Matveev G. F. On the issue of nations right to self determination in the First World War

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Title of the article On the history of the right of nations to self-determination in the First World War
Authors Matveev, Gennadiy Filippovich – Doctor of Historical Sciences, full professor, Head of the Slavic Studies Department, Faculty of History, Moscow State University, Moscow, Russia, This email address is being protected from spambots. You need JavaScript enabled to view it.
In the section In memoriam / In Memory
Year 2014 Issue 1 Pages 171-193
Type of article RAR Index UDK 94(100)"1914/19" Index BBK 63.3 (0) 61
Abstract The article analyzes the evolution of the views of the leaders of the Great Powers on the role and place of the national question in international politics and international law during the years of the First World War. The author argues that neither the leadership of the Entente nor of the Central Powers had a full understanding of problems of the oppressed European nations before 1916. The issue was mostly perceived as the collection of particular individual problems: Polish, Czech, Serbian, Macedonian, Ukrainian, Finnish, Lithuanian, Latvian, Estonian, Irish, Flemish, and others. Both belligerent coalitions saw the Polish Question as having for Russia, Austro-Hungary, and Germany, not only an international significance as well as a domestic dimension. The turning point in the approach to the national issue dates back to late 1916 – early 1917. The establishment of the Polish Kingdom by Berlin and Vienna in November 1916 had two important consequences. First, by resorting to concrete actions regarding the Polish Question that was of local significance, two powers gave the green light to transforming the slogan advocated by the leftists about the right of nations to self-determination into a norm of international law. Even the limited implementation of that norm in 1918–1919 resulted in the disintegration of Austria-Hungary and in Germany’s first territorial losses in the 20th century. Second, one of the fundamental norms of international law was violated. According to that norm the treaties on borders had never been abrogated, but suspended for the duration of the conflict between the parties concerned. Nicholas II promised to unite all Polish lands in the Russian Empire with the right of autonomy. The Entente and the USA stated their support of the declaration in a way that could also be interpreted as a general acknowledgement of the right of nations to determine their own destiny. It was precisely this general discourse that encouraged the political elites of the stateless nations. They construed it as the Great Powers’ readiness to implement the right of nations to self-determination. Also, the author emphasizes that in reality this principle was making its first steps in the world politics, was applied to a limited number of dependent nations. By the same token, the Wilson Peace Program had a strictly selective application in determining the nations that would be guaranteed the right to self-determination.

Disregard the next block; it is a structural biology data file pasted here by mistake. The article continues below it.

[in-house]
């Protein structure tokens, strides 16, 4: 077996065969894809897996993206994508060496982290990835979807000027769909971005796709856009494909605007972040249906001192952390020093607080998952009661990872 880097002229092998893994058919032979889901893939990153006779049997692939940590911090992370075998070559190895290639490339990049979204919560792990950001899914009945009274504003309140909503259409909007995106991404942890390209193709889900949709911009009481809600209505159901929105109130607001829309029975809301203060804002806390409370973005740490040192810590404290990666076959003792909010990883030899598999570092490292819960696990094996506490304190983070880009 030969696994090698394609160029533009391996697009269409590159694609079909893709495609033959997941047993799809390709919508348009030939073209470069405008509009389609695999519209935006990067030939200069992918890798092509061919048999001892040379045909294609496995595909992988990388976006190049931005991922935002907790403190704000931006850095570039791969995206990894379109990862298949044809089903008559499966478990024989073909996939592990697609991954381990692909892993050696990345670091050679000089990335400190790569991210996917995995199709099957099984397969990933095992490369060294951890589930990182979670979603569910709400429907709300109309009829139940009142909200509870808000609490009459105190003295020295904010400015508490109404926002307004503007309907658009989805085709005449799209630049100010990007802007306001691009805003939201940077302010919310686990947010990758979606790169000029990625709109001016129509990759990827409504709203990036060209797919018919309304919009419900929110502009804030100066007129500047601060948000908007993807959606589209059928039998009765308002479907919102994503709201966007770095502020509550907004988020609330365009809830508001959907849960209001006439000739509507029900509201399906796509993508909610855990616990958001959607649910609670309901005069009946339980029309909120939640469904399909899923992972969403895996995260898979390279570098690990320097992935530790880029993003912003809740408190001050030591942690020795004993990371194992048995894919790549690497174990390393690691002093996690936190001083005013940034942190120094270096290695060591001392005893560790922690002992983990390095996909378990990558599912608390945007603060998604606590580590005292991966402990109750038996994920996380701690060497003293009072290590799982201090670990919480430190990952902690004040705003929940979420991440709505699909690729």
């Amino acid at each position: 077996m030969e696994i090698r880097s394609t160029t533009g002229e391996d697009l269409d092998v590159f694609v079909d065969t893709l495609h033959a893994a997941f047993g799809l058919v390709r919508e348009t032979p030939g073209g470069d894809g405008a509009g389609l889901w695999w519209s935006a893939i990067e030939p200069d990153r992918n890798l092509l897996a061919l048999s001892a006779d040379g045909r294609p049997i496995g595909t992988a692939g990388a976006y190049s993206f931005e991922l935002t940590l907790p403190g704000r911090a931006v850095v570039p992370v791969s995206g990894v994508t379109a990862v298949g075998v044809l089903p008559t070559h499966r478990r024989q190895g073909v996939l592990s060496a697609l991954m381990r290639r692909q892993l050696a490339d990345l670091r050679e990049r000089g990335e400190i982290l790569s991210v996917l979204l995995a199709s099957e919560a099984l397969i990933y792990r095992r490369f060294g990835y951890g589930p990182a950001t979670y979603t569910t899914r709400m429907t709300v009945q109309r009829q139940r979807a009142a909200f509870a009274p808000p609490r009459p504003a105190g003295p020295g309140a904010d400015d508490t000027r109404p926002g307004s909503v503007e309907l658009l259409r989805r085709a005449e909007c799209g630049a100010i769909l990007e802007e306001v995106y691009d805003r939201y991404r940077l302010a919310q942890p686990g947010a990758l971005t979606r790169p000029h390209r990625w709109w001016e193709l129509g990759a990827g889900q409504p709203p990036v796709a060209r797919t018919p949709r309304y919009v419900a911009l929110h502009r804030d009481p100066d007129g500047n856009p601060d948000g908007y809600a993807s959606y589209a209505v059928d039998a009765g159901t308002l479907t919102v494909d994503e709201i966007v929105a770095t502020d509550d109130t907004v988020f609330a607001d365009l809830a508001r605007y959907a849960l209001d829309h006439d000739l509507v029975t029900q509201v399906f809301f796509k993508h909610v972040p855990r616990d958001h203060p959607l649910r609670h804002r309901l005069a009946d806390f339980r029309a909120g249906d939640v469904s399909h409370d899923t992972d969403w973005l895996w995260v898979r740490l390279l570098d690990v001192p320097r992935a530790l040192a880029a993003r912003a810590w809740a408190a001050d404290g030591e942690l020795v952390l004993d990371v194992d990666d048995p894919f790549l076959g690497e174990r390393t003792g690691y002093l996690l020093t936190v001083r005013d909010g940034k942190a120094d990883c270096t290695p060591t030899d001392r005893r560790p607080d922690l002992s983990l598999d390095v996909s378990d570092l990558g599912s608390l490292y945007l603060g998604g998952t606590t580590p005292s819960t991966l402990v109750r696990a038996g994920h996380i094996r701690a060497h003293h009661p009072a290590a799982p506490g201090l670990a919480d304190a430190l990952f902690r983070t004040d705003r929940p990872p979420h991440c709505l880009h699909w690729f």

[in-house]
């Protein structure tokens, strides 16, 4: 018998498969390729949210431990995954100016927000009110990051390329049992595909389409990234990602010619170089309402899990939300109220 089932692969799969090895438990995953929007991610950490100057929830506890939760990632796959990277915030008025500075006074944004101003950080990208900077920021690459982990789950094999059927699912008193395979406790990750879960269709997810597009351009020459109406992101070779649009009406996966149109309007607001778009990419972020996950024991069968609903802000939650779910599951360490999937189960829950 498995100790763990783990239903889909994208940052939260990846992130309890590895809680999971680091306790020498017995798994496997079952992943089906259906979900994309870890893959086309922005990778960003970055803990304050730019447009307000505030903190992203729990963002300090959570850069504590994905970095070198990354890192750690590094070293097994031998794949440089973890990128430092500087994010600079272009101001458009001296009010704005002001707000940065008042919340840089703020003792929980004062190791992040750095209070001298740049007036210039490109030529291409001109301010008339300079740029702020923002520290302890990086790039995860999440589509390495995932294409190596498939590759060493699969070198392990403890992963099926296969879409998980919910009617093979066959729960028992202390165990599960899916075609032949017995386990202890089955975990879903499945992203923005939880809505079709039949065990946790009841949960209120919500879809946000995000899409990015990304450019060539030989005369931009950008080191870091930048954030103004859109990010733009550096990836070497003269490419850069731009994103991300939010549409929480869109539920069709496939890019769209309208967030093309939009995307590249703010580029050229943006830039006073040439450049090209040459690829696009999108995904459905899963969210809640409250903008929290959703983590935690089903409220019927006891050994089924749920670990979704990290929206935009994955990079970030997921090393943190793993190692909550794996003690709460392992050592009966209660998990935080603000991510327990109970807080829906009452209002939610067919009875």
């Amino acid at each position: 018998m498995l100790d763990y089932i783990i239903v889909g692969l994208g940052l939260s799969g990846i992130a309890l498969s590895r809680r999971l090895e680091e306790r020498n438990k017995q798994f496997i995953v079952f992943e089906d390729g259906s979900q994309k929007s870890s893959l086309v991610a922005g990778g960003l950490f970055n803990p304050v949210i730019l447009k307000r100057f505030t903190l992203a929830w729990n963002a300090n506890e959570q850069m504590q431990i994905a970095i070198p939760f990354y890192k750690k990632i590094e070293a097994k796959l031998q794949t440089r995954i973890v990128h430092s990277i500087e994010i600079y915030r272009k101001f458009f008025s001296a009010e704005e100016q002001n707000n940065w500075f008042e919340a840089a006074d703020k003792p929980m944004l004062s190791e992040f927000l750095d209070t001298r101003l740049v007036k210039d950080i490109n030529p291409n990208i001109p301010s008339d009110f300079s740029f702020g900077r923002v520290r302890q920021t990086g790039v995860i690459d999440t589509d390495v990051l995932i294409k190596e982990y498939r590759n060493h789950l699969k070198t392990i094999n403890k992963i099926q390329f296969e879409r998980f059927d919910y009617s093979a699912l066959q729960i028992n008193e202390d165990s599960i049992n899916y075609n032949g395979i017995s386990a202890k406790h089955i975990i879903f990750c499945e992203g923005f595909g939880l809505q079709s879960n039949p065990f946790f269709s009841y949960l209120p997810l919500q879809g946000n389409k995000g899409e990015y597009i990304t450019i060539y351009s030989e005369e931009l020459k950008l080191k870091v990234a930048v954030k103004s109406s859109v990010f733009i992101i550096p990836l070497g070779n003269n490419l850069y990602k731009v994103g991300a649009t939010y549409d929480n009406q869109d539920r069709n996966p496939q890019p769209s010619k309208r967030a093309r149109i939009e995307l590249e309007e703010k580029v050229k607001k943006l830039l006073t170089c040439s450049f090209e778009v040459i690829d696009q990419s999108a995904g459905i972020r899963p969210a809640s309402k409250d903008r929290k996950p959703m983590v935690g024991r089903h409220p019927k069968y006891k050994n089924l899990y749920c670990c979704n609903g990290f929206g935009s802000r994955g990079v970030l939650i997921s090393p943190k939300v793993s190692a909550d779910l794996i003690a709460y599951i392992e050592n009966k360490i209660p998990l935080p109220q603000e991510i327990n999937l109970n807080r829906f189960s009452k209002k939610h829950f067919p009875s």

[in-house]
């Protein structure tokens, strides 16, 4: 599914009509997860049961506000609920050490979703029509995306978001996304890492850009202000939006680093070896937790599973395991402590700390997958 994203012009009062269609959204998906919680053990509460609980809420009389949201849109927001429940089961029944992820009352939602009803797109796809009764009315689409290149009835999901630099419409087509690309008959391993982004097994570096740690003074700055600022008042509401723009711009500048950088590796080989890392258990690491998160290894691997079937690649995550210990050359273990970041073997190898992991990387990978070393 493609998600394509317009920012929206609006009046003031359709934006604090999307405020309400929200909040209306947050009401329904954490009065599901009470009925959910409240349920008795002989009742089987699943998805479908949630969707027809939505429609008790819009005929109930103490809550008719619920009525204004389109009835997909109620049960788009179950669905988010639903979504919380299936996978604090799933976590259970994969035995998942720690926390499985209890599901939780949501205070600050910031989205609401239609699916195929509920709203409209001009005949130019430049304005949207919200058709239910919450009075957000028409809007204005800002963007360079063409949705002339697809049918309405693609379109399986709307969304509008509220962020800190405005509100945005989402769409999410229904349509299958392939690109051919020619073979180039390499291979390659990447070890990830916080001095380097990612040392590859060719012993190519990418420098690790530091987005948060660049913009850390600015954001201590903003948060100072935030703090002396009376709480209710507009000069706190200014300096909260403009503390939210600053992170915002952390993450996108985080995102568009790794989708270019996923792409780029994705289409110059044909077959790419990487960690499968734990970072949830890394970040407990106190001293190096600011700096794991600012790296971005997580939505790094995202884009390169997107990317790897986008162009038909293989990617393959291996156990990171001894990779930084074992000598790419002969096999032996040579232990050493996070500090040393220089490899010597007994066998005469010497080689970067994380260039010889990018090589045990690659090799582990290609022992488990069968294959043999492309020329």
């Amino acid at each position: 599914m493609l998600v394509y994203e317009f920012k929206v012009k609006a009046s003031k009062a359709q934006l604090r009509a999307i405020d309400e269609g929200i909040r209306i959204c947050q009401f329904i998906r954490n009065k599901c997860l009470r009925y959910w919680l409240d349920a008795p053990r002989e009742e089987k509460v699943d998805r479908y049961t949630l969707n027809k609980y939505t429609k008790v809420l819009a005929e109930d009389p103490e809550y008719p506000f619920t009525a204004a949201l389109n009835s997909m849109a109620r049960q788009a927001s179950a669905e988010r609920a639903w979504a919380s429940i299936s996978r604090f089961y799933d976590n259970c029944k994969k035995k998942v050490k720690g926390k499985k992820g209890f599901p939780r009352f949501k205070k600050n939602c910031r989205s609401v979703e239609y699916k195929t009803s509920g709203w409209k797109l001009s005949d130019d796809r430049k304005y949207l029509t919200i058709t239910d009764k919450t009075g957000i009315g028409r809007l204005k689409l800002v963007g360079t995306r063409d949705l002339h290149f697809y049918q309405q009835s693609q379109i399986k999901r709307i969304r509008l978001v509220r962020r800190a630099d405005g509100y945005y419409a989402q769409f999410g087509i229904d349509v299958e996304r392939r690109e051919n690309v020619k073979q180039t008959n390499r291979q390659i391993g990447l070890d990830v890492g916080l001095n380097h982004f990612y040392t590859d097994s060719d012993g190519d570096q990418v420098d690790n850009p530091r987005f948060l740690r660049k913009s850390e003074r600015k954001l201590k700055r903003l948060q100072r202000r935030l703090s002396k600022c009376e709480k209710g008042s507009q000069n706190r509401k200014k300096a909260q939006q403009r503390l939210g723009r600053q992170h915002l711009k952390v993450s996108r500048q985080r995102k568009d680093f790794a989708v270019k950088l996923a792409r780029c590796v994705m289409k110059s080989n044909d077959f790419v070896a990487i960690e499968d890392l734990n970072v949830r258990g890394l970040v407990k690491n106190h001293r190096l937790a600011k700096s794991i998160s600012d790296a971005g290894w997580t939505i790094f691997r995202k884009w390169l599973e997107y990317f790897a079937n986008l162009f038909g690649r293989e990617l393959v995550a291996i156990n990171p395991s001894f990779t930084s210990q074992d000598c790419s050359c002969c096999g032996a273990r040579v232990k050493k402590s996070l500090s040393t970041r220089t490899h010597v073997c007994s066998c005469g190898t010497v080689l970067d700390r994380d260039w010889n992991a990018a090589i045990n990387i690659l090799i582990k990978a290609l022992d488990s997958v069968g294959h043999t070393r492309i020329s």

Keywords right of nations to self-determination, First World War, Wilson Peace Program
Full text version of the article. Article language Russian
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Tags: Wilson Peace Program, First World War, right of nations to self-determination, In Memoriam / In Memory